How to backup 3-5TB data?

Discussion in 'Mac Accessories' started by ascender, Oct 8, 2008.

  1. ascender macrumors 68020

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    Dec 8, 2005
    #1
    I was just wondering what people are using to backup large amounts of data these days? With a massive rise in the amount of people storing 1TB+ of data, there's obviously a market for something to do the job. I'm looking for something to back up my ever-expanding iTunes library which is just going to get even bigger once I start converting DVDs.

    Thanks.
     
  2. MasterNile macrumors 65816

    MasterNile

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  3. Peterkro macrumors 68020

    Peterkro

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    #3
    I'd say Drobo as well but you'll need a firm grasp on economics to choose what size drives represent the best value at the moment,that is 750gb are a good buy at present but leave you a bit short of space whilst bigger drives are too expensive but somewhat future proof.It may even be best to buy two Drobos and use cheaper drives.
     
  4. MasterNile macrumors 65816

    MasterNile

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    #4
    I know newegg.com has the 1.5TB drives for under $200, not a bad deal considering the size and that they're fairly new
     
  5. ascender thread starter macrumors 68020

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    #5
    Sorry, I should have expanded further :)

    What if you're using your Drobo for data storage and need to back that up somehow?
     
  6. MasterNile macrumors 65816

    MasterNile

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  7. ascender thread starter macrumors 68020

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    #7
    The thought crossed my mind, but I'm having a nightmare with my Drobo at the moment so wouldn't trust them to look after a house brick, let alone my data.
     
  8. CarlsonCustoms macrumors 6502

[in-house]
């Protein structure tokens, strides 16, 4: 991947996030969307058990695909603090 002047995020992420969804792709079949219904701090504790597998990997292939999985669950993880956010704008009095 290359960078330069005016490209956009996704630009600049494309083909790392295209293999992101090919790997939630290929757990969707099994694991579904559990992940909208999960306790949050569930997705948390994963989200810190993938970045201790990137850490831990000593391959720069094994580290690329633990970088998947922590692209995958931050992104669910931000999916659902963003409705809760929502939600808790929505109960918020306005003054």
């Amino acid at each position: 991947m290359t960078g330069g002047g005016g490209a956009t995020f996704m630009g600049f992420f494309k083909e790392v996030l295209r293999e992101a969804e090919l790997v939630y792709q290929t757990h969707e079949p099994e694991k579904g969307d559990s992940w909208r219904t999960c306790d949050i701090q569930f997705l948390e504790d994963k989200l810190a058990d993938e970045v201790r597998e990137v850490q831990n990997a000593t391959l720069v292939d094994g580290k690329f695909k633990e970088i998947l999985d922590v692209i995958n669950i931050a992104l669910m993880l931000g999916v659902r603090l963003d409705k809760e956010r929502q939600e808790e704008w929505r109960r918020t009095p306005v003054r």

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    Mar 5, 2007
    #8
    I'm currently using a FreeNas server I made out of an old P4 3.2 gig computer. Right now I'm storing on a 1tb drive with the freenas' built in rsync to back up that drive to another internal drive.

    Right now I'm on the lookout for a good hardware raid card to make a big raid 5 setup freenas box that's also backed up to ANOTHER regular freenas box.

    Call me crazy but I like at least two copies of all data just in case.

    I've also read blog postings about how to get time machine to backup to a freenas server but I've yet to need that.


    www.freenas.org is the link

    Zack
     
  9. iShater macrumors 604

    iShater

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    #9
    Are you talking about archiving as well? or just a normal backup? At some point a tape backup might be an option.
     
  10. scottydawg macrumors 6502

    scottydawg

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    #10
  11. ascender thread starter macrumors 68020

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    Dec 8, 2005
    #11
    Maybe another NAS is the way forward. The majority of the data will be media, so won't be changing often, therefore its more an issue of something with enough space to back things up rather than how its going to do it. Even a once-weekly dump of the drives would be enough.

    You know, I'm almost starting to think that I should get a Mac Pro, load it up with 4 disks, RAID5 it and then use a Drobo to back it up. That would mean selling my iMac, but maybe that's the best way forward given that I'm now ripping DVDs as well as music to the Mac.
     
  12. nanofrog macrumors G4

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    May 6, 2008
    #12
    As others have said, NAS may be a good option. If you go with the Mac Pro, DAS (Direct Attached Storage) may also be an option. :)
     
  13. ascender thread starter macrumors 68020

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    Dec 8, 2005
    #13
    Its kind of an extreme solution, but at the moment my data isn't safe as there's no backup of the media stuff. I think I maybe need to go back to the drawing board!

    Or buy an old Power Mac and stuff it with drives and a RAID controller, chuck it on the network?
     
  14. nanofrog macrumors G4

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    May 6, 2008
    #14
    As you're currently using an iMac, it does make most options useless. :(
    FW is a bust, as it would be cost prohibitive, and eSATA is non existent. I keep coming back to NAS in this case, as it seems the most realistic, and cost effective.

    How many drives do you wish to stuff in an NAS system anyway?
     
  15. VoR macrumors 6502a

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    Sep 8, 2008
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    UK
    #15
    I use freenas, afp absolutely flies.
    If you can read a manual, I can't see a better solution than an oss server/nas.
     
  16. nanofrog macrumors G4

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    May 6, 2008
    #16
    DIY usually is a great way to save $$$. :D
    I use it when I can, as I have the ability to diagnose and repair it. ;)
    Unfortunately, not everyone has the skills or inclination to do so. :( Though I have the impression the OP does. :)
     

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